VST.0004.0100 VST.0004.0100

Alife onion compote

Net weight: 100 g - 3.53 oz
Last items in stock



Sweet-and-sour Alife onion compote. Slow Food Presidium.

100 g jar

COD: VST.0004.0100
EAN: 8052570770328
Nutritional values
Average values ​​for 100 gr
Energy value
199 kcal - 832 kJ
0,23 g
of which saturated
0 g
45,8 g
of which sugars
45,8 g
2,2 g
0,01 g

Alifana onion 55%, sugar, white wine, sultanas, bay leaves, cloves.

Tips and curiosities of the tomolo

Antonietta Melillo's Sweet and Sour Onion has been awarded the Dino Villani 2020 prize by the Italian Academy of Cuisine for its organoleptic characteristics that make it pleasing to the palate.

It has an intense coppery colour, a sweet, aromatic but not pungent flavour, an excellent texture, crunchy and firm flesh, white with purplish reflections.

Cut into round slices and cooked in a sweet and sour sauce with balsamic vinegar and honey, it offers a pleasant contrast of flavours, ideal as an accompaniment to mature cheeses, as an hors d'oeuvre, as a side dish or on tasty bruschetta.

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History and tradition of stewed onions

When we talk about stewed fruit, we are talking about a product that is better than jam or marmalade. We are talking about a product that contains a very high concentration of fruit and less sugar, and lately it is also made with vegetables such as onions, peppers, tomatoes and pumpkin. The combination of sugar and onion may seem new, but it is in fact an old one that is winning over more and more palates, who appreciate its sweet and sour taste and enjoy experimenting with unusual and refined combinations in the kitchen.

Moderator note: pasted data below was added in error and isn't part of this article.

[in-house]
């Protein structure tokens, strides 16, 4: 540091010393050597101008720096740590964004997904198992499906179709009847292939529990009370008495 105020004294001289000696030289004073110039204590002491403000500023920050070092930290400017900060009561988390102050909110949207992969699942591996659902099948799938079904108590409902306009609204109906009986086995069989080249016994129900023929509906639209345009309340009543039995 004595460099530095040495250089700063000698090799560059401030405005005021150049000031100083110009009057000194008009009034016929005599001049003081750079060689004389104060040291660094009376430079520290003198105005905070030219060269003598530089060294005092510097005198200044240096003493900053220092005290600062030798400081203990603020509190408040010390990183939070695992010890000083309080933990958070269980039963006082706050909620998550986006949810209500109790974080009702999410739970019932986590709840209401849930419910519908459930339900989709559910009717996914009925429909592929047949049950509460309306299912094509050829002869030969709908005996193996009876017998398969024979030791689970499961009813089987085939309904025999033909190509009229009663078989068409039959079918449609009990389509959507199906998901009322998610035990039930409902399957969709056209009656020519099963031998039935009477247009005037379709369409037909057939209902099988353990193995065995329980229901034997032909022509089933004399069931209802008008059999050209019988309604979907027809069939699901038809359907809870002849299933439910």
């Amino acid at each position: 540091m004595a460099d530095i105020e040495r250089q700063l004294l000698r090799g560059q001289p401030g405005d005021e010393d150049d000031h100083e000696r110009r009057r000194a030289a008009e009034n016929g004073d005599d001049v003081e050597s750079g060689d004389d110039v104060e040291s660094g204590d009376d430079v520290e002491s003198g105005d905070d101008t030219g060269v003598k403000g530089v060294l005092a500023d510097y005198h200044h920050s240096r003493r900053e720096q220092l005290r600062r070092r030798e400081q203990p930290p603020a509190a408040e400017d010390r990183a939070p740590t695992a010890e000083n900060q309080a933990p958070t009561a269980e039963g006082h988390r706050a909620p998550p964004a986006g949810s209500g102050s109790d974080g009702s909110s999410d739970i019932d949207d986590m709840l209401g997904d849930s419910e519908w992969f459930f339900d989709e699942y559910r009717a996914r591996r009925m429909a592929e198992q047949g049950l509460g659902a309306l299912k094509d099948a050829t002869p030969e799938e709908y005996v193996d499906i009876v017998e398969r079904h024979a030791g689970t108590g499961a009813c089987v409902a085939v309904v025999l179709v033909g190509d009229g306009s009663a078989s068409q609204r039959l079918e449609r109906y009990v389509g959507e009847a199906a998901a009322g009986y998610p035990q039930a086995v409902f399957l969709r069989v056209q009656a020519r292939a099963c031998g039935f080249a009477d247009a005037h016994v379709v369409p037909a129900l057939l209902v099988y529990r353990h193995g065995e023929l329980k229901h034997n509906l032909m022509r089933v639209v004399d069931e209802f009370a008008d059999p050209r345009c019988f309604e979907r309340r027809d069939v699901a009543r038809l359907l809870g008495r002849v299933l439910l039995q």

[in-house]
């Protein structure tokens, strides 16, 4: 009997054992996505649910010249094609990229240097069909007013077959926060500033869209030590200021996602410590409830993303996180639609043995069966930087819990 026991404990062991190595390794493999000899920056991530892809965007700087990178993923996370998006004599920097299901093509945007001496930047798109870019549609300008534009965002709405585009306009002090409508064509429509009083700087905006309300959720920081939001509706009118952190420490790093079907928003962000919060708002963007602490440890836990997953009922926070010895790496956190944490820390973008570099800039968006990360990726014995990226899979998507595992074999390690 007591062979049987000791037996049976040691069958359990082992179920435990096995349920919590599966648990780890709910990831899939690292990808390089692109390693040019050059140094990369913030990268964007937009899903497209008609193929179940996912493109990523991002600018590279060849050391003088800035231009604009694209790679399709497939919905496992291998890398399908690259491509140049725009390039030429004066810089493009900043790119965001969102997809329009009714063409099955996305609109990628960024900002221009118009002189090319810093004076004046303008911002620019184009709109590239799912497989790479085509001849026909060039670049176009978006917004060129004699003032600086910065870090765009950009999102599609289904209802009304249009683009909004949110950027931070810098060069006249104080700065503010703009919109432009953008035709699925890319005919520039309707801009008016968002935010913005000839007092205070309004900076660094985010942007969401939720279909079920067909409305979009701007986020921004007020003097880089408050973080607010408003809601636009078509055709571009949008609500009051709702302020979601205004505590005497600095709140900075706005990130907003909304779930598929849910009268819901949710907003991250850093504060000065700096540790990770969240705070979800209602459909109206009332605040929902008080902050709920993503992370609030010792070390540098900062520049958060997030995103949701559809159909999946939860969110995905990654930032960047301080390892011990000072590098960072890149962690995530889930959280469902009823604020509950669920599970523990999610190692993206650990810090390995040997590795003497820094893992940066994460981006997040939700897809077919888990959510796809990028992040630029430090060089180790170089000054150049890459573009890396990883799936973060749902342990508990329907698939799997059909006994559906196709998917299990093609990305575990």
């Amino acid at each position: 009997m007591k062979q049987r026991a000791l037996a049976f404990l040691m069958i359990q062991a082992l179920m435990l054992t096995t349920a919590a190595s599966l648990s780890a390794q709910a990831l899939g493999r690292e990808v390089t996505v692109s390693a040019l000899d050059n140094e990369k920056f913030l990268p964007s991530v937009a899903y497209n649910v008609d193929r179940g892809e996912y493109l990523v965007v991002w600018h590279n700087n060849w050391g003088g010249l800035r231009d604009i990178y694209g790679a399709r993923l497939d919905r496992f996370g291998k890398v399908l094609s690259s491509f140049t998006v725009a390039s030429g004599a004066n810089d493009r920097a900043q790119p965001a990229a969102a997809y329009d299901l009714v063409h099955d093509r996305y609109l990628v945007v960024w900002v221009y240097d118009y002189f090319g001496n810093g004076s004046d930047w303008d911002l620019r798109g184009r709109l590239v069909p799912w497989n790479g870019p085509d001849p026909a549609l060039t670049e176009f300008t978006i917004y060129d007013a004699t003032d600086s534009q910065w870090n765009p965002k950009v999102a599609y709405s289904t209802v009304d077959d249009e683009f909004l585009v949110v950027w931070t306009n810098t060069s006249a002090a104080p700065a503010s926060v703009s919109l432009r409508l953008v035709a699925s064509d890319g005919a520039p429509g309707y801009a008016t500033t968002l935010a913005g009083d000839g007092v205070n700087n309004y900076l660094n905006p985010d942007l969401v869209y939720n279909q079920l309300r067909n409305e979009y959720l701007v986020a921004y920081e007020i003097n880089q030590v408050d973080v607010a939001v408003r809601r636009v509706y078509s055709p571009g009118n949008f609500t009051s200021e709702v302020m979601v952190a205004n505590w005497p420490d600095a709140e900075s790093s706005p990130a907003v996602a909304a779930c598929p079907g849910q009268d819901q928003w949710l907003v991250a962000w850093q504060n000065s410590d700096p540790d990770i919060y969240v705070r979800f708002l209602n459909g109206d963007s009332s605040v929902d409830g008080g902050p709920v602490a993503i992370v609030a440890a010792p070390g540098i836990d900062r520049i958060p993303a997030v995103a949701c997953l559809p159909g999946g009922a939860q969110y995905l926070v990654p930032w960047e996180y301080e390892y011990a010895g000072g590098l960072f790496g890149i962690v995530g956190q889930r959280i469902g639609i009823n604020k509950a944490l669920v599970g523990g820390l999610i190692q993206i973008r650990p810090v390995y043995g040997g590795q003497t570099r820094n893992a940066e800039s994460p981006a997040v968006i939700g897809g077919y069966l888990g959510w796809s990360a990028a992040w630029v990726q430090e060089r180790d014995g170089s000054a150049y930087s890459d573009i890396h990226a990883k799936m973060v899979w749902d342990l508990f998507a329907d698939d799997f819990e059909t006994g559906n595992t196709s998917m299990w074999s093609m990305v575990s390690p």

We have to go back to the time of the Serenissima Republic of Venice (17th century) to find an example of an onion compote; sailors used to preserve fried sardines with saòr, a condiment made of vinegar, sugar and onions, to prevent them from spoiling during the long months spent on board. Onion compote is certainly a niche product; because of its unique flavour, it is only made by small, mostly family-run, artisanal producers.

Combinations with onion compote

The classic combination is with toasted bread to make a different kind of bruschetta to serve as an aperitif, but the most popular is certainly with cheeses, both fresh and medium or long matured: when the sweet and sour flavour enhances the delicacy of ricotta and goat's milk cheeses, and balances the important character of mature pecorino and Tome cheeses. A gourmet combination is with soft Gorgonzola, spread on canapés and topped with a teaspoon of compote, or to give crostini a special touch by combining it with goose liver or chicken liver pâté, or to embellish mixed boiled meats.